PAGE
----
A list like this is a fool's errand. How can anyone choose one song to represent an entire year, much less an entire decade, with all its trends and transformations? It was hard enough to do it with movies. But I'm making an attempt anyway, because it's been fun to think about. Here goes.
- The 1930s: "BROTHER, CAN YOU SPARE A DIME?", Bing Crosby. Many of the songs we associate with the 1940s were actually recorded in the '30s: "In the Mood", "Sing Sing Sing", "Moonlight Serenade", etc. When you think about the '30s, however, you think about the Great Depression. That decade's songwriters (and the public) showed little interest in songs that reflected the desperation of the times, preferring upbeat numbers. One outlier: this bitter 1932 show tune, which Republicans tried to ban as anti-capitalist propaganda. (Some things never change.)
- The 1940s: "BOOGIE WOOGIE BUGLE BOY", The Andrews Sisters. A 25-song survey called Songs of the Century slotted this Army-themed jump blues ditty at #6. How can I argue with that? The Andrews Sisters were the personification of '40s music, and World War II was the story of the decade. (Interestingly, this song was recorded six months before America entered the war.)
- The 1950s: "HOUND DOG", Elvis Presley. This one's a no-brainer: rock and roll came of age in the '50s, and no one could top the King. The song itself sums up the music industry at the time: written in 15 minutes by two Jews (Jerry Leiber and Mike Stoller), intended for a black woman (Big Mama Thornton), sanitized by a Vegas lounge act (Freddie Bell), and immortalized by a white Southern boy (Elvis Presley)... You can't get more '50s than that.
- The 1960s: "TOMORROW NEVER KNOWS", The Beatles. How do you sum up a decade that began with Paul Anka's "Puppy Love" and ended with Led Zeppelin's "Dazed and Confused"? Exactly: with a Beatles song. I nominate this 1966 head trip from John Lennon, which plunged the Fab Four, pop music, and Western culture in general into an era of experimentation and rebellion.
- The 1970s: "DISCO DUCK", Rick Dees. What?! you scream. A disco track for the '70s, sure – but this crap, instead of Donna Summer, K.C. and the Sunshine Band, or the friggin' Bee Gees? Well, yes, and here's why: novelty songs like this were everywhere in the faddish '70s, in those final days of corny, snark-free humor before Late Night with David Letterman changed comedy forever. Celebrity impersonations were also all the rage, and this song's Donald Duck jabber (courtesy of one Ken Pruitt) fit right in.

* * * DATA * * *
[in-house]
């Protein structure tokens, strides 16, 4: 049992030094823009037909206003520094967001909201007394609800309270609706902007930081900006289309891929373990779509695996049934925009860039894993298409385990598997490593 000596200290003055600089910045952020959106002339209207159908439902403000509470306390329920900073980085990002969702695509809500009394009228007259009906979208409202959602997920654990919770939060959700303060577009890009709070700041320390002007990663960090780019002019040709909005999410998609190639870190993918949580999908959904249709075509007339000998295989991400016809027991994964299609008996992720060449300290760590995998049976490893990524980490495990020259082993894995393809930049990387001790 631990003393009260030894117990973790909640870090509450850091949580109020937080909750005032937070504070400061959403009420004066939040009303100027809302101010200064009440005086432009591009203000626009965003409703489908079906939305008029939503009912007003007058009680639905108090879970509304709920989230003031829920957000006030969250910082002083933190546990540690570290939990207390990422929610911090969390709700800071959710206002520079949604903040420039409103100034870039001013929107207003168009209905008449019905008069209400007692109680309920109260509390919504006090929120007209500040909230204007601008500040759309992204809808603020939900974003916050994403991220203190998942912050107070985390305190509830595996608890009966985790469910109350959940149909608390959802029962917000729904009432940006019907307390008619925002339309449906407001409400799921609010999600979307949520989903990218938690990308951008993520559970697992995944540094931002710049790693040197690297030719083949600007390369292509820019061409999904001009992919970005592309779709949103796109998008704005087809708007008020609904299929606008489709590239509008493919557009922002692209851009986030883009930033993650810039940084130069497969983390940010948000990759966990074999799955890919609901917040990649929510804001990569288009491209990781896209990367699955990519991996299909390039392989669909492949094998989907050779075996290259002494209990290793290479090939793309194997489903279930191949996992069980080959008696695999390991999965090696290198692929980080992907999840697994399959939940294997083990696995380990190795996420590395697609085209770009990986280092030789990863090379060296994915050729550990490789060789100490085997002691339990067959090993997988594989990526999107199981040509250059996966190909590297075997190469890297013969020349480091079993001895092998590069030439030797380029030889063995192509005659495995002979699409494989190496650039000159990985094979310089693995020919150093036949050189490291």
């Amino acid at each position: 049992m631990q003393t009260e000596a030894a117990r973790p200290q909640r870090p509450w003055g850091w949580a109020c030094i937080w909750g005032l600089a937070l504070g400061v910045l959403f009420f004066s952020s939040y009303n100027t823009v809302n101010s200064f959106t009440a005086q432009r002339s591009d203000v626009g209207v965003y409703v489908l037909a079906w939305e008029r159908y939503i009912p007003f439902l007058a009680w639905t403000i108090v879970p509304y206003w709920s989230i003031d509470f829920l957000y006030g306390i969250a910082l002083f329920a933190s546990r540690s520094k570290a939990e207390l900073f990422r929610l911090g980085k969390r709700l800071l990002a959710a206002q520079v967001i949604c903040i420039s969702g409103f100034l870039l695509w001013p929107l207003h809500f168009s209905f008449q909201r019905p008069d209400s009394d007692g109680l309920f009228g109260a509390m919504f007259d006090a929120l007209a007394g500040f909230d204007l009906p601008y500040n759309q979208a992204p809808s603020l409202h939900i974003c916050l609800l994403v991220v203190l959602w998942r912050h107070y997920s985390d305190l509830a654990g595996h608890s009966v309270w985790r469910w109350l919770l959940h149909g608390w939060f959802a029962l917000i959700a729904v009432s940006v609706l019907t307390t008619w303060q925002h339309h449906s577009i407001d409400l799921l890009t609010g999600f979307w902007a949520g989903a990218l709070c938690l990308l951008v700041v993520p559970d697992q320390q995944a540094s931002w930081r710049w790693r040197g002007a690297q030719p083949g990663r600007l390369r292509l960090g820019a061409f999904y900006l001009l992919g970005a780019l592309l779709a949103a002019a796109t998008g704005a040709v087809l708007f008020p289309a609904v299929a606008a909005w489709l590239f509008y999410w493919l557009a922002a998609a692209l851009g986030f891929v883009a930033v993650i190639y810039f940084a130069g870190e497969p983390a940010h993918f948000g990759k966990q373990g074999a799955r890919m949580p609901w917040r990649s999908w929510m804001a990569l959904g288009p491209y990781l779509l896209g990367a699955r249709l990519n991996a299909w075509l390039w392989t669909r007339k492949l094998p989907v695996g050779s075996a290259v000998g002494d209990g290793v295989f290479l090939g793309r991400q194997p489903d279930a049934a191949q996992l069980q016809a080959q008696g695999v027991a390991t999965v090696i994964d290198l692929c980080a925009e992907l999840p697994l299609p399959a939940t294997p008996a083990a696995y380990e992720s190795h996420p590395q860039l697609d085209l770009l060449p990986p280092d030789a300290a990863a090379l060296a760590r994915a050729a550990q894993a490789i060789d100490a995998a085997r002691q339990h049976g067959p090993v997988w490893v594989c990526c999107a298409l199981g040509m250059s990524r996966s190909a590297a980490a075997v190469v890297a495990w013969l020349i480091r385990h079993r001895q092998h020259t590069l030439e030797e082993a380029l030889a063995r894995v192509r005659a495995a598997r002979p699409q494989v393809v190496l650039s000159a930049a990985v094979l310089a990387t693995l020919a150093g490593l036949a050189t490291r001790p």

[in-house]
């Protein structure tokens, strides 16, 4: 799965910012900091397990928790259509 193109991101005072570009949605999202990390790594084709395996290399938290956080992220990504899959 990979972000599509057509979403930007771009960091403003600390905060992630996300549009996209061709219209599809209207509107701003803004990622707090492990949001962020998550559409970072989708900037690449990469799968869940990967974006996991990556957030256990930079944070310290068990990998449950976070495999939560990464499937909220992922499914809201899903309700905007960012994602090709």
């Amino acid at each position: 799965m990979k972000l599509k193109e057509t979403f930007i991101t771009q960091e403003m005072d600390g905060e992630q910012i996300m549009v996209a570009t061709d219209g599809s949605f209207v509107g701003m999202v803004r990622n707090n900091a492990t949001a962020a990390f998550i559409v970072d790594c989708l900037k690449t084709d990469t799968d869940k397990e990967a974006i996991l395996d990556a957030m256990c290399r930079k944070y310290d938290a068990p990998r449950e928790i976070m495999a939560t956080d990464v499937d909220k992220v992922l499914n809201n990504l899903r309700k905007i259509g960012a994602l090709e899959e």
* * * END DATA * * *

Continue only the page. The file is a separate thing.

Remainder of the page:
- The 1980s: "PURPLE RAIN", Prince. I choose this not because it's a classic, but because it covers so many 1980s tropes: It's a power ballad. Prince's vocals reflect '80s R&B while his electric guitar touches on '80s hard rock. It comes from a movie. And of course it's by one of the biggest stars in history, a man who changed his music and his look to suit every individual year that decade, from 1980's Dirty Mind to 1989's Batman soundtrack.
- The 1990s: "YOU OUGHTA KNOW", Alanis Morissette. The 1990s was the Rebel without a Cause of decades. Although we had relative peace and prosperity, cynicism and anger were the order of the day, especially for us so-called Gen X'ers. You'd think I'd list "Smells Like Teen Spirit" here, but Kurt Cobain's angst was real and fatal; Morissette's screechy takedown of an ex-boyfriend (reportedly Full House dullard Dave Coulier) better suits the make-believe outrage of '90s music fans. It also brought the promising Riot Grrrl movement to its inevitable mainstream conclusion.
- The 2000s: "YEAH!", Usher. This funk/rap track, Billboard's #2 hit of the decade (behind Mariah Carey's "We Belong Together"), embodies the dumb but catchy sex/party anthems of the new millennium (e.g., "Low", "Don't Cha", "Hot in Herre"). I almost listed the Black Eyed Peas' "I Gotta Feeling", because of its liberal use of Auto-Tune, but "Yeah!" gets the edge for its blunt, goofy title. Black music absolutely dominated the aughts: of the decade's 20 top singles, only two were by white artists ("How You Remind Me" by Nickelback and "Big Girls Don't Cry" by Fergie). Compare that to the '90s, where Caucasians took up nine of the top 20 slots, and the 2010s, where thus far a whopping 14 of the top 20 hits are by whites.
- The 2010s: "ALL ABOUT THAT BASS", Meghan Trainor. There's a reason why white performers are ruling pop music this decade: because they have, as usual, co-opted black genres and vocal styles. Justin Bieber, Adele, Ed Sheeran, Robin Thicke... from the ridiculous to the sublime, their music is rich in blackness. So why did I choose the fleetingly popular Trainor for my list? Not just because this lily-white singer from Massachusetts laid the black on extra thick in "All About That Bass" ("I got dat boom-boom dat all the boys chase"), but because the song's theme of body acceptance reflects this decade's pop feminism attitudes, while its sound exemplifies our recent fetishization of 1960s soul.